The secular Israeli world has long lumped the chareidim and Palestinian Arabs together, making it no surprise that MK Lieberman insisted that the ill-fated Plesner committee also deal with what in IDF slang are called “our cousins” when it came to finding a solution to “equally shouldering the burden.” The question is: 1) what actually comprises that burden; 2) whether the demand that both chareidim and Arabs shoulder a burden they perceive as not of their making might precipitate a chareidi-Arab axis.
The Burden to Be Shouldered
The burden under discussion is the cost of manning and maintaining a military-industrial complex in the barren dead center of the Middle East.
I’ve lived in Neve Yaakov (a northern Jerusalem suburb) over the Green Line for the last 30 yrs,. When I first moved here, I didn’t even know what the Green Line was, but I did note that as I drove to town daily to take myself to kollel and my boys to cheder that the local Arab population was and remains largely agricultural. This was all the more apparent ramping up to Shavuos when you could see Arab women in long dresses out in the fields following a man with a scythe, just like Ruth Hamoabia.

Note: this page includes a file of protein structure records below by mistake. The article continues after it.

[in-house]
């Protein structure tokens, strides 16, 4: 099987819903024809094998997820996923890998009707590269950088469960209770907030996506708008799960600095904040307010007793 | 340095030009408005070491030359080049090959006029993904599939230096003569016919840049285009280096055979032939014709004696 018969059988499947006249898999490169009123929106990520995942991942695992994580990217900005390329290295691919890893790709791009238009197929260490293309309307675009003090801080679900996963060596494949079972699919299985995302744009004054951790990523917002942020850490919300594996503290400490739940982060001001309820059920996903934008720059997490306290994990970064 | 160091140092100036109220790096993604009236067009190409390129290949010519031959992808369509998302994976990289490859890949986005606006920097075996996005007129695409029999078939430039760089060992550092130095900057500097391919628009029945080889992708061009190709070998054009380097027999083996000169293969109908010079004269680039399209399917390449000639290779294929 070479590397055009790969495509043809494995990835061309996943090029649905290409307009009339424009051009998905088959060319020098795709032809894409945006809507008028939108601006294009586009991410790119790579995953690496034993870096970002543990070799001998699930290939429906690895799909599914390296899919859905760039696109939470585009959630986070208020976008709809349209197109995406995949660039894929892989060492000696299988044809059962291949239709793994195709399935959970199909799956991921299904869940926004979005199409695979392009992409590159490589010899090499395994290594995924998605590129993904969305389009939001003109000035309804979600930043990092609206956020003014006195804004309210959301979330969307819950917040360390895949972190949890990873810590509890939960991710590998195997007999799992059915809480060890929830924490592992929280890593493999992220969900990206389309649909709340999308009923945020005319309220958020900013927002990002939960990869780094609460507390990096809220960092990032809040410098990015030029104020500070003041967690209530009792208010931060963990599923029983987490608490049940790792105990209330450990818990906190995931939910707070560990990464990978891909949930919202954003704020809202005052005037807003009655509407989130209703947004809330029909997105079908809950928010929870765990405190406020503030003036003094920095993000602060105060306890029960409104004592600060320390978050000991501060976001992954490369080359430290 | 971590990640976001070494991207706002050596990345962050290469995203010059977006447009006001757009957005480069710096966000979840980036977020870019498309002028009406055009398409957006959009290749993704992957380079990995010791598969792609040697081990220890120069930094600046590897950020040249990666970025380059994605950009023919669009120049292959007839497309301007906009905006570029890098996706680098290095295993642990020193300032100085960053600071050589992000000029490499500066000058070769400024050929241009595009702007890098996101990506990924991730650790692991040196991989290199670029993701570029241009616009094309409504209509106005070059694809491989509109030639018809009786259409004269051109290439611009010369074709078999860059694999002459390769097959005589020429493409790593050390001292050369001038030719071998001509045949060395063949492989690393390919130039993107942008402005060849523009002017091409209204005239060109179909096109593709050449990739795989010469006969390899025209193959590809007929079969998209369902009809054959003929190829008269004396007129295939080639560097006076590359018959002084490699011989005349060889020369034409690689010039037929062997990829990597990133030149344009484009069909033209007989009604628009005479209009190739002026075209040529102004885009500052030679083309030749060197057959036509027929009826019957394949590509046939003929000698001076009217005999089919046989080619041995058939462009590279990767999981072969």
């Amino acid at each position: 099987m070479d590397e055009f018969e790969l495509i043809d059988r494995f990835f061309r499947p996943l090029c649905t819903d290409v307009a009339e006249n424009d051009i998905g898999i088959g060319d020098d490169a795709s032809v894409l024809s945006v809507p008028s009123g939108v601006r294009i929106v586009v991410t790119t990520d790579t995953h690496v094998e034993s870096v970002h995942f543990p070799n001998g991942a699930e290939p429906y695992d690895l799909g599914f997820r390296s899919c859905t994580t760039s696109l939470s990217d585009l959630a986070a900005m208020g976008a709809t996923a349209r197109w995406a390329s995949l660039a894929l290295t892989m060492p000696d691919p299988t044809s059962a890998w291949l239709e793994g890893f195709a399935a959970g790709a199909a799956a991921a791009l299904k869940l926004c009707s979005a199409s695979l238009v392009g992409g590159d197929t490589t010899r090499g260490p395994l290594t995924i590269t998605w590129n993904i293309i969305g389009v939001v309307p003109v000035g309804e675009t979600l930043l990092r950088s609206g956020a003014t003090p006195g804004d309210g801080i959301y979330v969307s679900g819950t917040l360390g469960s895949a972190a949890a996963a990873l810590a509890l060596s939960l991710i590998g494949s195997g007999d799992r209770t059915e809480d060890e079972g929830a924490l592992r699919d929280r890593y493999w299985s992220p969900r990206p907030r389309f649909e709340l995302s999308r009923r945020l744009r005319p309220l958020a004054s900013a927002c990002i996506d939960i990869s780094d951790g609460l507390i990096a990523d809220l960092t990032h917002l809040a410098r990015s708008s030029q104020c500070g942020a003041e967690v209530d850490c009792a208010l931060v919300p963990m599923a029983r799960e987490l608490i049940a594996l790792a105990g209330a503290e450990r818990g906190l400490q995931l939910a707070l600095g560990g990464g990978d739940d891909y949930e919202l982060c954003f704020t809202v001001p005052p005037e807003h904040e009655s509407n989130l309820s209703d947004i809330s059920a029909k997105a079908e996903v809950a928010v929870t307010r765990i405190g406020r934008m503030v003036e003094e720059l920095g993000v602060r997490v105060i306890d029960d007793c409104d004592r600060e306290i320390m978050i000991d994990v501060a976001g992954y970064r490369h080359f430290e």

Part of the Arab-Israeli interface is that the local Arabs who perceive themselves as indigenous also see the Israelis as either part-time or potential soldiers.
We lived on Har Hatsofim in the Hebrew University dorms after our wedding and had an Arab neighbor that everyone used to talk to because she was riotously funny.
She and her black-mustachioed man lived on the edge of the campus in a one-room house that was running with small children. She was known to dispense words of wisdom such as, “Once you’ve had a couple of children, nothing matters.” On another occasion, while carrying an infant who was clearly just nursing, she offered him a huge Arab cookie, saying “Chuli, chabibi (eat it, sweetheart),” after which she broke into peals of laughter.
Shortly after my first child was born, Chuli Chabibi as we’d nicknamed her, ran into us coming out of the building with the new baby-carriage and its first owner. She had a kid in tow then too. But peeping in to have a look at our newborn, she declared, “Just look! He’ll grow up to be a soldier and mine will be a terrorist.”
A Different Point of View
Amir Mizroch, whom I have already praised in an earlier blog posting as an able editor, impeccable writer and valid Israeli intellectual, has taken the trouble to transcribe and translate an Israel Radio interview with a member of the Eida Hachareidis Yerushalayim concerning an ultra-Orthodox take on how they see the “common burden.”